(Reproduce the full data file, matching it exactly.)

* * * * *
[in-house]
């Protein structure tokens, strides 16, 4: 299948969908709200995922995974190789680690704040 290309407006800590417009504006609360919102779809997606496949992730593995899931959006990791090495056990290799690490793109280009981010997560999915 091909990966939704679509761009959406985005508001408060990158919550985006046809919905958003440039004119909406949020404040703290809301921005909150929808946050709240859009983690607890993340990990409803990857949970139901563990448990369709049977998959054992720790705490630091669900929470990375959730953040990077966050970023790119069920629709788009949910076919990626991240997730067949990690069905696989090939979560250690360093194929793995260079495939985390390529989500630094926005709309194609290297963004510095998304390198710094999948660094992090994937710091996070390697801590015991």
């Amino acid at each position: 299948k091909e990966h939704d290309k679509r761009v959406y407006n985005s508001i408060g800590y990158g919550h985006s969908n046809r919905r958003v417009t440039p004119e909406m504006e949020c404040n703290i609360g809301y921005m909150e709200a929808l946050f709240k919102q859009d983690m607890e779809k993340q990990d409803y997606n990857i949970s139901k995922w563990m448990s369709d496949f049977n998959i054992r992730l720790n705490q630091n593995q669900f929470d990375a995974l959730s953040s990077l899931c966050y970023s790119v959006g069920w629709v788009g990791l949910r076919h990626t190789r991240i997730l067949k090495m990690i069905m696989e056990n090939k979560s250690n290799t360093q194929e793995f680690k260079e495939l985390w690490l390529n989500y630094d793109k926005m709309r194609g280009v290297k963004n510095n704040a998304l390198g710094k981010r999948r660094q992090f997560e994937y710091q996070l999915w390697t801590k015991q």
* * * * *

[in-house]
């Protein structure tokens, strides 16, 4: 299948969908709200995922995974190789680690704040 290309407006800590417009504006609360919102779809997606496949992730593995899931959006990791090495056990290799690490793109280009981010997560999915 091909990966939704679509761009959406985005508001408060990158919550985006046809919905958003440039004119909406949020404040703290809301921005909150929808946050709240859009983690607890993340990990409803990857949970139901563990448990369709049977998959054992720790705490630091669900929470990375959730953040990077966050970023790119069920629709788009949910076919990626991240997730067949990690069905696989090939979560250690360093194929793995260079495939985390390529989500630094926005709309194609290297963004510095998304390198710094999948660094992090994937710091996070390697801590015991």
């Amino acid at each position: 299948k091909e990966h939704d290309k679509r761009v959406y407006n985005s508001i408060g800590y990158g919550h985006s969908n046809r919905r958003v417009t440039p004119e909406m504006e949020c404040n703290i609360g809301y921005m909150e709200a929808l946050f709240k919102q859009d983690m607890e779809k993340q990990d409803y997606n990857i949970s139901k995922w563990m448990s369709d496949f049977n998959i054992r992730l720790n705490q630091n593995q669900f929470d990375a995974l959730s953040s990077l899931c966050y970023s790119v959006g069920w629709v788009g990791l949910r076919h990626t190789r991240i997730l067949k090495m990690i069905m696989e056990n090939k979560s250690n290799t360093q194929e793995f680690k260079e495939l985390w690490l390529n989500y630094d793109k926005m709309r194609g280009v290297k963004n510095n704040a998304l390198g710094k981010r999948r660094q992090f997560e994937y710091q996070l999915w390697t801590k015991q």